In 1996 a Japanese scientist, N. Sadato, working at the National Institutes of Health, reported that positron emission tomography (PET) scans averaged from the brains of several blind subjects displayed activity in parts of the visual cortex while reading Braille. It was unclear, however, to what extend this activity might represent activation of visual memories that individuals had acquired before they were blind and how much represented an actual repurposing of visual areas of the brain to handle touch information.
To help answer this question, Psychology Professor Ford F. Ebner and Research Assistant Professor of Psychology Peter Melzer -- with technical assistance from members of Vanderbilt's radiology department -- turned to functional Magnetic Resonance Imaging (fMRI), a technique can detect active areas of brain activity by measuring activity-induced changes in blood flow.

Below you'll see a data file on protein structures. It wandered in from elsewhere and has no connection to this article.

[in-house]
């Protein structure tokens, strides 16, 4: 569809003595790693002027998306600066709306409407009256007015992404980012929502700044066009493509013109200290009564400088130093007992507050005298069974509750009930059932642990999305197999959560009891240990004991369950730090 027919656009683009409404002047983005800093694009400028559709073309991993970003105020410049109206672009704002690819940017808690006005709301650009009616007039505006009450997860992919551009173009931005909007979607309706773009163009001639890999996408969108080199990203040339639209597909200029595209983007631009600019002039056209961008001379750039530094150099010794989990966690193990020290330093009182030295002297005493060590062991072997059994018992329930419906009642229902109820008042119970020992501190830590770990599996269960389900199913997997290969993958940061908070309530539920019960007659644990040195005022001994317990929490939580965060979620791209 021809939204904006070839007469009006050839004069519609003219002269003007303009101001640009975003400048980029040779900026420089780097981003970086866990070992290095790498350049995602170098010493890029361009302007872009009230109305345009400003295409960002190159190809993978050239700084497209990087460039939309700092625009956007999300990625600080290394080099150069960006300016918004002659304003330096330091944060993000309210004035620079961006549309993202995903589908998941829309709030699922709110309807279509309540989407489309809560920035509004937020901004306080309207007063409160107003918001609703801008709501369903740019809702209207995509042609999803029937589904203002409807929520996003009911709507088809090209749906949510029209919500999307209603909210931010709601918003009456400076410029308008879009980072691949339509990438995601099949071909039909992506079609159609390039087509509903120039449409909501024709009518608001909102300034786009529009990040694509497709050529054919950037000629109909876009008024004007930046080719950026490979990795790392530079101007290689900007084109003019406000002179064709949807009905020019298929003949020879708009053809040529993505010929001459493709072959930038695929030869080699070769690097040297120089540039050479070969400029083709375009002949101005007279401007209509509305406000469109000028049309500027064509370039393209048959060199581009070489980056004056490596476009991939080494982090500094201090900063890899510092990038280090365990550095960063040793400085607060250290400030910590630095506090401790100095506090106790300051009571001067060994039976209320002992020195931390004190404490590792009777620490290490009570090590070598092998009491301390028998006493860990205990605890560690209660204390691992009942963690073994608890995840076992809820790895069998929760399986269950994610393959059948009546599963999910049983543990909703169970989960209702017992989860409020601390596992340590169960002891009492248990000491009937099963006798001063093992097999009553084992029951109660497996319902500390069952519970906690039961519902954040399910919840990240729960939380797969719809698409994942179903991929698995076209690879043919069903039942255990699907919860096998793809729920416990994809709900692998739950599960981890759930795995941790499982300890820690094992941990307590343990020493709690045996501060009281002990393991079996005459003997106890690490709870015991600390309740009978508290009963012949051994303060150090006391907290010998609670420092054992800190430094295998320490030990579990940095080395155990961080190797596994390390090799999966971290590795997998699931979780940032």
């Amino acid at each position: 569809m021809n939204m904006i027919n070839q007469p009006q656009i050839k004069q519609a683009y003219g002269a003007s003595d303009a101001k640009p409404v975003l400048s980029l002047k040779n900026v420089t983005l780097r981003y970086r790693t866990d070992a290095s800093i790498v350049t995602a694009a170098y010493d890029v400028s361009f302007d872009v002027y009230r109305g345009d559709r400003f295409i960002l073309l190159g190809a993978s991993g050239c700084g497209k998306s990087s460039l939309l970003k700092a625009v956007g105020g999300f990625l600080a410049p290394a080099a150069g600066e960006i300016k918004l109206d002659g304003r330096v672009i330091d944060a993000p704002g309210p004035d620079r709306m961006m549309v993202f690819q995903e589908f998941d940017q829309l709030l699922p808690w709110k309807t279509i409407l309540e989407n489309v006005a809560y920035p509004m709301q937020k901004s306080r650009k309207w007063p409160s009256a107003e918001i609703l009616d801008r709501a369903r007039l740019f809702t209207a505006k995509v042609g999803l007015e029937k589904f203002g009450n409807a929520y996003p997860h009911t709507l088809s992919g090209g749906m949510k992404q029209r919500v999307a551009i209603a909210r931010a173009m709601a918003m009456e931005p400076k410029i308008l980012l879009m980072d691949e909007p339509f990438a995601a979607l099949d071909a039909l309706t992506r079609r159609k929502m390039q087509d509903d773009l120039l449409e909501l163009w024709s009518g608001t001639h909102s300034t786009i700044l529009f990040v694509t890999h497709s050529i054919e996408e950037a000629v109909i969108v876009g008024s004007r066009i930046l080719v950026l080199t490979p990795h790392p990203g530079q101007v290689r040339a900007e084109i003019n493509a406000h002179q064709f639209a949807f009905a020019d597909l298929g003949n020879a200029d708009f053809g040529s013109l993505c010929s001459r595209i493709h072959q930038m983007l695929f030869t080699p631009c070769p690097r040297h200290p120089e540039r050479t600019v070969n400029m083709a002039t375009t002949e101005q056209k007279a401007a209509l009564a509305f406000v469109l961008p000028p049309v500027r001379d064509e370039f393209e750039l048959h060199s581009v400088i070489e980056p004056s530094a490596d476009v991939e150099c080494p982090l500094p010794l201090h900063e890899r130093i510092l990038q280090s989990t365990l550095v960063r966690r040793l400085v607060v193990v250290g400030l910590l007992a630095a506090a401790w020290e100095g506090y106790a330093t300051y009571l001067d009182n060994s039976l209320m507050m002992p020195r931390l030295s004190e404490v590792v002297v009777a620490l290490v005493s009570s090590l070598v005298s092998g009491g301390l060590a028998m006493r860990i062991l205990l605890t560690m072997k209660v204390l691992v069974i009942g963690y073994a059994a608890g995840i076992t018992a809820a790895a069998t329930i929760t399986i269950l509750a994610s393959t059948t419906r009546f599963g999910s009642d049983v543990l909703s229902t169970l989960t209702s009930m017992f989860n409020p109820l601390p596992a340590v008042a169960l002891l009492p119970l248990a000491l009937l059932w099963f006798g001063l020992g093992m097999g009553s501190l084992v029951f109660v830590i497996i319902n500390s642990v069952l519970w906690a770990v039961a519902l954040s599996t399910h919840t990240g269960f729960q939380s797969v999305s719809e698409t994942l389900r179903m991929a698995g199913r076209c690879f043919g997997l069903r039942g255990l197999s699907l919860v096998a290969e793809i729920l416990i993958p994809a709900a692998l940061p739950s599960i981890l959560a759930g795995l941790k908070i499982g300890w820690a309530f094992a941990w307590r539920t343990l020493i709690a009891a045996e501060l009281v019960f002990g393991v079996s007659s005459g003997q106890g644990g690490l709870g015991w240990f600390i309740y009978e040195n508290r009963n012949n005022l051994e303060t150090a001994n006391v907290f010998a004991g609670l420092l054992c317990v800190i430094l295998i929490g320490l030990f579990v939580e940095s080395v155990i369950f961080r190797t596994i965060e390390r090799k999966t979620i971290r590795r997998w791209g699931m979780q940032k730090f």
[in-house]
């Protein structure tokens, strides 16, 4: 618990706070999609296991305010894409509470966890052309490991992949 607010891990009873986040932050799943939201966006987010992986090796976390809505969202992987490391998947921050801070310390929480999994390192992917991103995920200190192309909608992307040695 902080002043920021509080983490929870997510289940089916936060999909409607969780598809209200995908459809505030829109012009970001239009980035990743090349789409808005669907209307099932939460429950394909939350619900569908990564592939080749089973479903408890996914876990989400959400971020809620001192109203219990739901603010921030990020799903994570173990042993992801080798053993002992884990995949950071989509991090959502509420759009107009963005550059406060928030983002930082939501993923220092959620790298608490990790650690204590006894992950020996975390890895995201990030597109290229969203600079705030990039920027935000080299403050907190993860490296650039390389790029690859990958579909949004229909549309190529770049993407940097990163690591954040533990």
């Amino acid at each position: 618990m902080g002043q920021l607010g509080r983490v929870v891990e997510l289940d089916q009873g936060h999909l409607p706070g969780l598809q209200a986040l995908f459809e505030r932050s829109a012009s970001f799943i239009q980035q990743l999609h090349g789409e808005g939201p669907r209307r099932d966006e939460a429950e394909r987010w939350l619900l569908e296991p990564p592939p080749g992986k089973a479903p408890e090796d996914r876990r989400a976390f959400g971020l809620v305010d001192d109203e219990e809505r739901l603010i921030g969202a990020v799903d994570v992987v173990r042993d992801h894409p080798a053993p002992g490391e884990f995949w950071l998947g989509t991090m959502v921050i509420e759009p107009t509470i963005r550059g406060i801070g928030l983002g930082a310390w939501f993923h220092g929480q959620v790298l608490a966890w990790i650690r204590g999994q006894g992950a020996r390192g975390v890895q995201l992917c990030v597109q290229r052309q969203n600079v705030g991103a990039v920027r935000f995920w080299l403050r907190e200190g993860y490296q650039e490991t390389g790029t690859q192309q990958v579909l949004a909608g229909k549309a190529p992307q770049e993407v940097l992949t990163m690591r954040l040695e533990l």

In order to distinguish between activation of visual memories and processing of touch information, the investigators recruited a group of five men and five women, half of whom had been blind since birth and half of whom lost their sight early in life. The researchers reasoned that those who had been blind since birth would not have had an opportunity to store up visual memories, so all the brain activity that they exhibited in areas associated with the visual system would be areas that had been recruited to process sensory touch information.
The subjects were asked to read a series of single words in Braille. Ten percent of the words were nouns that referred to abstract concepts while 90 percent were nouns that referred to objects associated with visual images.